ould see yourselves in a pioneeering and important role. Remember it is you rather than your lecturers / teachers / examiners who are likely to be more aware of this phenomenon in your everyday life. It is possible that major charities such as the NSPCC will take an interest in your work. Think of this project as your entry ticket into the adult world.  The fact is you can make a difference!  The combined results of personal research required for this project will provide  some useful data which we may wish to publish electronically.  If people from  a lot of colleges  find this positing and contribute then the pool of available data will become wider and the information potentially more valuable.  How valuable depends on the quality of the research.!

Cyberbullying Webliography 

http://news.bbc.co.uk/2/hi/uk_news/england/southern_counties/4412530.stm. East Sussex Council is one of the earliest to take Cyberbullying seriously.  

http://news.bbc.co.uk/2/hi/technology/2902777.stm. About the growth of bullying of adult workers.  

http://news.bbc.co.uk/2/hi/uk_news/1929944.stm

http://news.bbc.co.uk/2/hi/talking_point/1930552.stm

http://news.bbc.co.uk/2/hi/uk_news/1929944.stm. Link here to BBC Video on cyberbullying 

Striking back at Cyberbullies:  http://news.bbc.co.uk/2/hi/uk_news/4912766.stm

Bullied girl sent hate e.mail: http://news.bbc.co.uk/2/hi/uk_news/england/gloucestershire/4807396.stm

Cyberbullying on teachers (April 2007):  http://news.bbc.co.uk/2/hi/uk_news/education/6522501.stm

http://news.bbc.co.uk/2/hi/uk_news/education/6541073.stm

Social networking sites such as Bebo and MySpace must do more to police what users do, warns Computing Which?http://news.bbc.co.uk/2/hi/technology/5344722.stm

Alan Johnson as the Education Minister under Tony Blair recently pledges to deal with cyberbullying (April 2007): http://news.bbc.co.uk/2/hi/uk_news/education/6527133.stm

Websites urged to act on cyberbullies (April 2007):  http://news.bbc.co.uk/2/hi/uk_news/education/6539989.stm


Anger at cyerbullying in Cornwall (April 2007):  http://news.bbc.co.uk/2/hi/uk_news/england/cornwall/6586735.stm

cyberbullying gathers pace in the US (June 2007):  http://news.bbc.co.uk/2/hi/technology/6245798.stm


Presenting yourself on the Internet 

A new chief safety officer, Dr Rachel O'Connell, described as "one of Europe's foremost experts in internet safety", is being appointed by Bebo on 17 July. Tunbridge Wells Grammar School monitors how its girls presented themselves on the internet. Their naievty was putting them at risk. As media students should know there can be significant differences between what the producers of media intend (preferred reading) and how audiences might gain meaning from them (negotiated reading). See the story here:http://news.bbc.co.uk/2/hi/uk_news/england/kent/5140316.stm

Guidance on how to use social networking sites safely could be a good thing to campaign on.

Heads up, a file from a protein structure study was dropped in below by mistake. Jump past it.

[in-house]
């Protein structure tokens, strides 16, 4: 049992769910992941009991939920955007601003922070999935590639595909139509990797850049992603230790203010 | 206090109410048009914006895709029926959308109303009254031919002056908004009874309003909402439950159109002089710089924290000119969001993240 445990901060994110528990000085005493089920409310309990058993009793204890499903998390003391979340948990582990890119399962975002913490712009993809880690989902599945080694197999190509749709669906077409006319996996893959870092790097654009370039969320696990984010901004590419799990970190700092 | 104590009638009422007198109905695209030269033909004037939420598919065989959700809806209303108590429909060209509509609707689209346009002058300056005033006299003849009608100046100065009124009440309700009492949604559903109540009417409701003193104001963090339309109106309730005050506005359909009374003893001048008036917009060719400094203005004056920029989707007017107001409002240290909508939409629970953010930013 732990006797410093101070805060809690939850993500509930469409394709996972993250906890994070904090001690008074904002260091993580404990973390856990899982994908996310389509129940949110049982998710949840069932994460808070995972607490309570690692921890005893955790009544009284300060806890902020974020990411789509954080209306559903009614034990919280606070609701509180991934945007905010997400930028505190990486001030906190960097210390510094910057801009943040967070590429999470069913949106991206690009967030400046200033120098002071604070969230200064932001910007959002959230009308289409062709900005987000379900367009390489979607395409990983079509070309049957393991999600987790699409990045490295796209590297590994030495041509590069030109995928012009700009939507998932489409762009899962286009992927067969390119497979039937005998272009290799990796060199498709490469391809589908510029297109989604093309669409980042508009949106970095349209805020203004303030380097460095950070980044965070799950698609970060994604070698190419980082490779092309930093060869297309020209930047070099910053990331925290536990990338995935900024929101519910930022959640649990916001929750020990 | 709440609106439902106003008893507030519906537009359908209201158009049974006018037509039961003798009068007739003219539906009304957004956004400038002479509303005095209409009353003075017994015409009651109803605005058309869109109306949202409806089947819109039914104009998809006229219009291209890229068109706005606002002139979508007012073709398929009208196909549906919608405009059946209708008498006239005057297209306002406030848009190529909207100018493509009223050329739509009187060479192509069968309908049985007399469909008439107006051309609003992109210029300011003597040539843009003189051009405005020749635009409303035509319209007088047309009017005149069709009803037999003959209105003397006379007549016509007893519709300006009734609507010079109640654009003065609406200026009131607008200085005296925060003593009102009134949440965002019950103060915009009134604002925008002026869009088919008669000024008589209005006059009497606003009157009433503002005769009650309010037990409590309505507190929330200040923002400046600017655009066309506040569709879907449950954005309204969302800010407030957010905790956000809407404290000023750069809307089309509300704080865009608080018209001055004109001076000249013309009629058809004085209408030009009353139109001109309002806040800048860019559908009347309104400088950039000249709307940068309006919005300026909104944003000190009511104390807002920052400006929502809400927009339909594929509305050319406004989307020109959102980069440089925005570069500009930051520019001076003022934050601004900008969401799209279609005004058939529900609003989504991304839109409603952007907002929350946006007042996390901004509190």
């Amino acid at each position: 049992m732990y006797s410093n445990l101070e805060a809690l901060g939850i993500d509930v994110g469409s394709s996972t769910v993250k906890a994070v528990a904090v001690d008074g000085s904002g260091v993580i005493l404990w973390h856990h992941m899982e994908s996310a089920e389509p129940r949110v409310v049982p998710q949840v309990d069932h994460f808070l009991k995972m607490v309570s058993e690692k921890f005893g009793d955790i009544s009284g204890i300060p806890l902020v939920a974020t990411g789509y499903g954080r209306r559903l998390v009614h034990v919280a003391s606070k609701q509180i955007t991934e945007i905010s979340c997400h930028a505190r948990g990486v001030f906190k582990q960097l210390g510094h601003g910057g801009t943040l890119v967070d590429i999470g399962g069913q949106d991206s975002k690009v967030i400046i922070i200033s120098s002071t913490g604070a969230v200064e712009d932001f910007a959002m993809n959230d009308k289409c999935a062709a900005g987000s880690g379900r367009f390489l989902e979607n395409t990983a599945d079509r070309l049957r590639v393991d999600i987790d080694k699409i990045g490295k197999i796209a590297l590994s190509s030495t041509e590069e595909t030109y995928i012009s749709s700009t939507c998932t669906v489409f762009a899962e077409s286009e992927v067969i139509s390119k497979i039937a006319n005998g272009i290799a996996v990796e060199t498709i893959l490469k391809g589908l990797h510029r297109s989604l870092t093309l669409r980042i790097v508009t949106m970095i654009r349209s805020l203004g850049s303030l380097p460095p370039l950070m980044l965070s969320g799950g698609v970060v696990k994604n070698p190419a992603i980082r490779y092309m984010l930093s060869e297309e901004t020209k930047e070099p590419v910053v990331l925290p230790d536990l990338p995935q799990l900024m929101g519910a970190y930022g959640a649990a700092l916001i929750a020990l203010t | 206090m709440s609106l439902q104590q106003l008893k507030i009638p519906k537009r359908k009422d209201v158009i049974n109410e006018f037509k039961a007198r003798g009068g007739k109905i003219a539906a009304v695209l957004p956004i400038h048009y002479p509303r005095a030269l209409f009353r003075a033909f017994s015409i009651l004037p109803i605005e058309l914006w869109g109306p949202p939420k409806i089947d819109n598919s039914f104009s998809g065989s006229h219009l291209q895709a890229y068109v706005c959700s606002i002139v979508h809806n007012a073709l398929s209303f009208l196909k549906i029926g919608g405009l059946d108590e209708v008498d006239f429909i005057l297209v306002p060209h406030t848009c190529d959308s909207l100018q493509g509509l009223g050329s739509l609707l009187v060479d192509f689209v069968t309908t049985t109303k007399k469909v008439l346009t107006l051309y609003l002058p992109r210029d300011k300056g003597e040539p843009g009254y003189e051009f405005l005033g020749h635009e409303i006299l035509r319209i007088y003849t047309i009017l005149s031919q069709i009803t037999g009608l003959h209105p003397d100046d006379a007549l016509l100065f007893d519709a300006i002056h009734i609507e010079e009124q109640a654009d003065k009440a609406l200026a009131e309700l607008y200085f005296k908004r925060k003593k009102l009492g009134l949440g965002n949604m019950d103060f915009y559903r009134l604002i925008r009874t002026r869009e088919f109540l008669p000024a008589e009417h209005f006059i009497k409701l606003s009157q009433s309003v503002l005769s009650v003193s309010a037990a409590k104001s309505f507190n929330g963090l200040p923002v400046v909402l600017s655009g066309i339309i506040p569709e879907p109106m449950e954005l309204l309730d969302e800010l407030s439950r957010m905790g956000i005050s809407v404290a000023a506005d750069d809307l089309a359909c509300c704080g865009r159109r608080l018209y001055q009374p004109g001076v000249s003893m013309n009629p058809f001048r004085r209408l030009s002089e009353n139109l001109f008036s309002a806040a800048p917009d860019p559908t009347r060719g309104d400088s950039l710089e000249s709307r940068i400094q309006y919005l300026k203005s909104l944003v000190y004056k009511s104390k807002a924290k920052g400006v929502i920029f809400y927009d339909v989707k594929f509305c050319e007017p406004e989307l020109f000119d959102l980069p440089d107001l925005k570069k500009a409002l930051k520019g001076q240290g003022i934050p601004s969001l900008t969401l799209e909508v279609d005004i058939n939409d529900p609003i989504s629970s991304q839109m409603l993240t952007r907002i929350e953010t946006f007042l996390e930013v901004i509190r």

Bebo safety tips: http://www.bebo.com/SafetyTips.jsp

Wired Safety: http://www.wiredsafety.org/





Anti-trafficking Campaign 


Trafficking in human beings to provide very cheap labour or else to feed the exploitative sex trade has  become an increasing problem in rescent years with the spread of globalisation as this image from a Danish anti-trafficking campaign makes clear.


freshmeatny.jpg



A recent powerful film by the Swedish  director Lucas Moodysson called Lilya 4-Ever was inspired the story of a teenage Lithuanian woman who was lured to Sweden and enslaved in the sex trade. The film is one which is considered as a representation of women for the research unit on Women and film. There is a posting on this blog which gives you a good range of internet links to research the film and this unpleasant aspect of social reality further: Lilya 4-Ever. Human trafficking is not limited to just the sex trade as the recent British drama documentary Ghosts has shown. This is also a film which we look at in year 2 for the unit Contemporary British Cinema in the OCR specification. This is a link to a posting on this site which again gives a range of external links to explore: Ghosts.




ghosts1.jpg


Many of the undocumented Chinese labourers who were employed as cocklepickers represented in Ghosts were drowned on Blackpool Sands




Child Abuse & the NSPCC

NSPCC Poster 4


For many years the NSPCC have run vey effective campaigns to highlight child abuse and child murder.  The design of these has often been in black and white and the mise en scene is often based on real looking locations and very poignant slogans which fit well with the image.

NSPCC Poster 5




NSPCC Poster 2

NSPCC & child Abuse Webliography

http://www.nspcc.org.uk/

http://www.nspcc.org.uk/whatwedo/whatwedohubpage_wda33342.html


The NSPCC FULL STOP Campaign


Full NSPCC Report on Child abuse 


Unicef Report on Slave Britain  

Slave Britain Exhibition 

Access Robbie Williams film  More Precious than Gold

BBC on Parenting: Your Kids - What is Child Abuse?

Kidscape: Bullying and Child Abuse








Elder Abuse


In recent years abuse of the elderly has been recognised as an increasing problem and several charitable organisations have developed to combat this whilst older charities such as Help the Aged have devoted an increasing amount of energy to this issue.





Kathlene an Elder Abuse Victim


Kathlene a victim of elder abuse with her new carers. Link here to BBC London's expose as Kathlene tells her story.